Recently, I attended a non-food-related conference at the Pier 5 Hotel in Baltimore. This is a small hotel built on one of the piers at the Inner Harbor, and I was surprised to learn that it has conference facilities, let alone a catering department that turns out better-than-average food for those conferences.
The highlight, though, was the “crabby hour” it dishes up for both conference attendees and regular hotel guests. Every weekday at five o’clock, a counter in the lobby is set with burners and chafing dishes, and a chef holds forth with a demo dish of crabby goodness, together with complimentary wine. Old Bay crepes with crab filling and creamed crab dip were featured during my stay.
Josh is billed as a “Harbor Magic Specialist.” He is not only a chef, but an evangelist for good works that the hotel’s management participates in, such as partnering with the Chesapeake Bay Foundation in their oyster re-seeding program. They aspire to be a green company, and they want their guests to know it!
I had a free hour during the conference, so I walked over to Harborplace and the McCormick store (McCormick World of Flavors) I had spotted on the way to the hotel. Those of us who have lived in Maryland for a while remember when McCormick was a major presence at the harbor. Their headquarters building was torn down some years ago now and replaced by a hotel, but I still remember how the smell of spices would waft out on the wind and scent the Inner Harbor. To get that experience now, you have to truck out to Hunt Valley.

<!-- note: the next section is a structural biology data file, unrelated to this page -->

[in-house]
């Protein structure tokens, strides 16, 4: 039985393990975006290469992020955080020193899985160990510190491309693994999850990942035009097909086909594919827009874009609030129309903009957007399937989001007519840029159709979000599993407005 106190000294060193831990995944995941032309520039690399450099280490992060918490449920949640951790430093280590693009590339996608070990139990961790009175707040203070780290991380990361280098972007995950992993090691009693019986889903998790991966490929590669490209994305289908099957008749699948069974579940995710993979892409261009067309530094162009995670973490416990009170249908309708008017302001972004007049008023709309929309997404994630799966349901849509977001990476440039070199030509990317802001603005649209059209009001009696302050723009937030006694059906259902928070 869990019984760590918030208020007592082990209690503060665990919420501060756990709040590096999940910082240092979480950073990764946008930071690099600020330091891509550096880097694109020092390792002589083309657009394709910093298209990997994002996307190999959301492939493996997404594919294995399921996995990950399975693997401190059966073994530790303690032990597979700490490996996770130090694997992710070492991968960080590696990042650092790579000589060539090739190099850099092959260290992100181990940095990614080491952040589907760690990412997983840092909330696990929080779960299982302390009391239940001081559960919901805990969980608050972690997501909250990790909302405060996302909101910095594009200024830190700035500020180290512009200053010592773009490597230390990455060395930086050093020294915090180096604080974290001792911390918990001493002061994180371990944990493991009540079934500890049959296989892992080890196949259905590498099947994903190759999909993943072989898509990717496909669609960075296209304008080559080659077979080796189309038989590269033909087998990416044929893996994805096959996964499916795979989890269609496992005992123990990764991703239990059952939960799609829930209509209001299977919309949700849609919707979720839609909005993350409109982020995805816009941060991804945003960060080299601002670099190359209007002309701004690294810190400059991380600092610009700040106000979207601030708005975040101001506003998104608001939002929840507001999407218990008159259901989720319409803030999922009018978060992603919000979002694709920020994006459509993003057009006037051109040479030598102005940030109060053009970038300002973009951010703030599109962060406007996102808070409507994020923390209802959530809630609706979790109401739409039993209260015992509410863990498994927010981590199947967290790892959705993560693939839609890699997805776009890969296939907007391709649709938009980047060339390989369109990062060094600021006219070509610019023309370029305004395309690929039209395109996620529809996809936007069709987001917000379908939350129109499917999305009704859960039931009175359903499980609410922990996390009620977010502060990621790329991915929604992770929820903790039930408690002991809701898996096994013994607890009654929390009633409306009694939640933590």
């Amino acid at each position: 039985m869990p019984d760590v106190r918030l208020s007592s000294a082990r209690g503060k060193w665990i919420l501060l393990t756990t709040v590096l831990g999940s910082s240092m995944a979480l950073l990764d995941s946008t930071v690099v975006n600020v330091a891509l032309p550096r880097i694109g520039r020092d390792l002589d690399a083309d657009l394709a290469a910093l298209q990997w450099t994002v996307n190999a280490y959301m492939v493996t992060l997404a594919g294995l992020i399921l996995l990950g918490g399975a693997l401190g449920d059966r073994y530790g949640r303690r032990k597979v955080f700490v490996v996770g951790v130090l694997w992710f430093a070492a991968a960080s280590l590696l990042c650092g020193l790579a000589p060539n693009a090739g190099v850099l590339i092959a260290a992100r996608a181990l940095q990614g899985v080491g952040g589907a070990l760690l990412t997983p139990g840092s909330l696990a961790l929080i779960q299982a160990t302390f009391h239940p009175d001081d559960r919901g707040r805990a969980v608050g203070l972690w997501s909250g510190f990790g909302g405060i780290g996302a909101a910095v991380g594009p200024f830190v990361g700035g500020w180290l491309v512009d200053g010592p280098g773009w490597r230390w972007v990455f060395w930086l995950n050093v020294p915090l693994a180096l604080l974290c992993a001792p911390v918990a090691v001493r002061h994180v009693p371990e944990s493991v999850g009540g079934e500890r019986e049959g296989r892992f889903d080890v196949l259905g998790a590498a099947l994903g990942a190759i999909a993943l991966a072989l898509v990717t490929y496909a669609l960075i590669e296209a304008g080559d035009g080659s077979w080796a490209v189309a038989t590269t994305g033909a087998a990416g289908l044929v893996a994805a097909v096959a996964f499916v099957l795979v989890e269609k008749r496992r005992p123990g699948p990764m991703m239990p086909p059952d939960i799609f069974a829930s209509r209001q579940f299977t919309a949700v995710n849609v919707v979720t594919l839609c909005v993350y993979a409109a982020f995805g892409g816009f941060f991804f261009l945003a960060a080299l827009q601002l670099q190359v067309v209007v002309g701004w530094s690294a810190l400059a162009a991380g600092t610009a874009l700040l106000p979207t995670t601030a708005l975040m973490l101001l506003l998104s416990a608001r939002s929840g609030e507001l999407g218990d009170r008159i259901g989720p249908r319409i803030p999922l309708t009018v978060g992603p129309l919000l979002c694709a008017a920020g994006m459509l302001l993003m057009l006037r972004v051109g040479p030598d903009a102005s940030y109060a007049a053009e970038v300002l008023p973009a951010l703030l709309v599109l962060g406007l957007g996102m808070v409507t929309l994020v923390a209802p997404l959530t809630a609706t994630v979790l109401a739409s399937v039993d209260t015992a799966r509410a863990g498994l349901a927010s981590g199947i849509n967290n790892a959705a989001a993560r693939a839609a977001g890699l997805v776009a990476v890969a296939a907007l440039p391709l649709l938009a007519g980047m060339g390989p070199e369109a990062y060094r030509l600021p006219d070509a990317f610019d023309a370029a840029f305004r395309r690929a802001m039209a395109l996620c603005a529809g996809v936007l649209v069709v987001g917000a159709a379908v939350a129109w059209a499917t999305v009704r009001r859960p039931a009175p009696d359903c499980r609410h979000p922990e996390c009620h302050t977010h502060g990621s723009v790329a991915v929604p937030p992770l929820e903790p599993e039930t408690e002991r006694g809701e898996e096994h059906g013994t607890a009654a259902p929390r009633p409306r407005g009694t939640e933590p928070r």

But now McCormick is back – and how! The store is enormous, and contains not just the herbs, spices and extracts you would expect to find at any supermarket, but products from McCormick subsidiaries specializing in Latino condiments, French baking mixes and decors, and Canadian honey; package sizes from single-serving blister packs to gallon industrial jugs; tea, both black and herbal; and experimental products (“some available only here,” according to Nijah, who helpfully answered all my questions), like fruit preserves and jellies; about a dozen varieties of chocolate bars; candles; tapenades, salsa, olive oil, vinegar, salt, not to mention wonderful old-style mixing bowls and other kitchen equipment; and Old Bay. Not just the original but different flavors of Old Bay. I sprung for some “with blackened seasoning.” Paul Prudhomme would probably frown, but it smells amazing.
Oh, and there are interactive experiences (Find Your Flavor Profile), and static exhibits of historic packages, teapots, advertisements, cookbooks, and text detailing the history of the company from its founding by Willoughby McCormick in 1889 to the present. And cooking demos. And helpful recipe cards, and helpful staff. And custom gift baskets; and shipping, back to where you can’t get all this wonderful stuff, for you tourists. Am I gloating that I live in the neighborhood?
This is their first retail outlet, more are planned if it does well. The scent of cinnamon wafts through the store, much like that of mixed spices used to just outside the doors. Excuse me while I have an attack of nostalgia.
Oh, one more thing: at the end of the block, there is a parking garage draped to look like a huge tin of Old Bay.